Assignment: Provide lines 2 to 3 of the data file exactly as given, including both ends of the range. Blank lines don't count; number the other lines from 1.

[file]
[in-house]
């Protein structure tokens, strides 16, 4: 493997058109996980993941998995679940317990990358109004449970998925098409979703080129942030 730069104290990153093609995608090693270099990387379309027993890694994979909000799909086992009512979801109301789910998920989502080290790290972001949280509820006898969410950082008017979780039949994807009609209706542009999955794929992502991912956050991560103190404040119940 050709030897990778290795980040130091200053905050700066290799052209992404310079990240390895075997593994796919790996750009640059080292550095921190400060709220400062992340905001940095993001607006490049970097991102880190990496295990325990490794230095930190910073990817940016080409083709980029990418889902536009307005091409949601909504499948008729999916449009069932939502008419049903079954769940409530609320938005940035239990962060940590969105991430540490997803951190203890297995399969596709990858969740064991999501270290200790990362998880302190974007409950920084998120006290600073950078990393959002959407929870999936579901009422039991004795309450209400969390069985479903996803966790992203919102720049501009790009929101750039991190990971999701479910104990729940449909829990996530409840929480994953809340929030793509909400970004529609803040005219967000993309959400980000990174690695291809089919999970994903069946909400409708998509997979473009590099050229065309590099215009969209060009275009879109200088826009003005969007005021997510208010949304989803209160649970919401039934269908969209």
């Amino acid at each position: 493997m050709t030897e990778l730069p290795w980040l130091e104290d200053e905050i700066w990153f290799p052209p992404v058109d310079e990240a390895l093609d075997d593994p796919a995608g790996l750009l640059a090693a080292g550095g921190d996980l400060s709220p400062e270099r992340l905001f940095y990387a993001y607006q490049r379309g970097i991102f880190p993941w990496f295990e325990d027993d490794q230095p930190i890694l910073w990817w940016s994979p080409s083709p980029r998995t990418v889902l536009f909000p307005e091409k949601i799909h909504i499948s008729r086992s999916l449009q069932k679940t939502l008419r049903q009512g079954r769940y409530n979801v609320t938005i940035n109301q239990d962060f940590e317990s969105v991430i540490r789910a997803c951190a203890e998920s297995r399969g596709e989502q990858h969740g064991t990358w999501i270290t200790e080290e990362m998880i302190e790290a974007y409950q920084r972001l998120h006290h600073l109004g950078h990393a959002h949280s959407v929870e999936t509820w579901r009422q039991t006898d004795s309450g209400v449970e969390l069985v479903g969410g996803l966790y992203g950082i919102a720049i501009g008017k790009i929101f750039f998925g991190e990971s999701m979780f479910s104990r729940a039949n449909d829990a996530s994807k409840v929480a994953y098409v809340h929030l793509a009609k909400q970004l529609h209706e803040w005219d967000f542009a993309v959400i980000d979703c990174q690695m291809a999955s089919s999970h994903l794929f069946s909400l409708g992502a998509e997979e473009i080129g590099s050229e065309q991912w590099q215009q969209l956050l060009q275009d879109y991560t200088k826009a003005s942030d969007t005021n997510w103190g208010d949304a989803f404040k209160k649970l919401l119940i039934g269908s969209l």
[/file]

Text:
């Protein structure tokens, strides 16, 4: 493997058109996980993941998995679940317990990358109004449970998925098409979703080129942030 730069104290990153093609995608090693270099990387379309027993890694994979909000799909086992009512979801109301789910998920989502080290790290972001949280509820006898969410950082008017979780039949994807009609209706542009999955794929992502991912956050991560103190404040119940 050709030897990778290795980040130091200053905050700066290799052209992404310079990240390895075997593994796919790996750009640059080292550095921190400060709220400062992340905001940095993001607006490049970097991102880190990496295990325990490794230095930190910073990817940016080409083709980029990418889902536009307005091409949601909504499948008729999916449009069932939502008419049903079954769940409530609320938005940035239990962060940590969105991430540490997803951190203890297995399969596709990858969740064991999501270290200790990362998880302190974007409950920084998120006290600073950078990393959002959407929870999936579901009422039991004795309450209400969390069985479903996803966790992203919102720049501009790009929101750039991190990971999701479910104990729940449909829990996530409840929480994953809340929030793509909400970004529609803040005219967000993309959400980000990174690695291809089919999970994903069946909400409708998509997979473009590099050229065309590099215009969209060009275009879109200088826009003005969007005021997510208010949304989803209160649970919401039934269908969209």
């Amino acid at each position: 493997m050709t030897e990778l730069p290795w980040l130091e104290d200053e905050i700066w990153f290799p052209p992404v058109d310079e990240a390895l093609d075997d593994p796919a995608g790996l750009l640059a090693a080292g550095g921190d996980l400060s709220p400062e270099r992340l905001f940095y990387a993001y607006q490049r379309g970097i991102f880190p993941w990496f295990e325990d027993d490794q230095p930190i890694l910073w990817w940016s994979p080409s083709p980029r998995t990418v889902l536009f909000p307005e091409k949601i799909h909504i499948s008729r086992s999916l449009q069932k679940t939502l008419r049903q009512g079954r769940y409530n979801v609320t938005i940035n109301q239990d962060f940590e317990s969105v991430i540490r789910a997803c951190a203890e998920s297995r399969g596709e989502q990858h969740g064991t990358w999501i270290t200790e080290e990362m998880i302190e790290a974007y409950q920084r972001l998120h006290h600073l109004g950078h990393a959002h949280s959407v929870e999936t509820w579901r009422q039991t006898d004795s309450g209400v449970e969390l069985v479903g969410g996803l966790y992203g950082i919102a720049i501009g008017k790009i929101f750039f998925g991190e990971s999701m979780f479910s104990r729940a039949n449909d829990a996530s994807k409840v929480a994953y098409v809340h929030l793509a009609k909400q970004l529609h209706e803040w005219d967000f542009a993309v959400i980000d979703c990174q690695m291809a999955s089919s999970h994903l794929f069946s909400l409708g992502a998509e997979e473009i080129g590099s050229e065309q991912w590099q215009q969209l956050l060009q275009d879109y991560t200088k826009a003005s942030d969007t005021n997510w103190g208010d949304a989803f404040k209160k649970l919401l119940i039934g269908s969209l």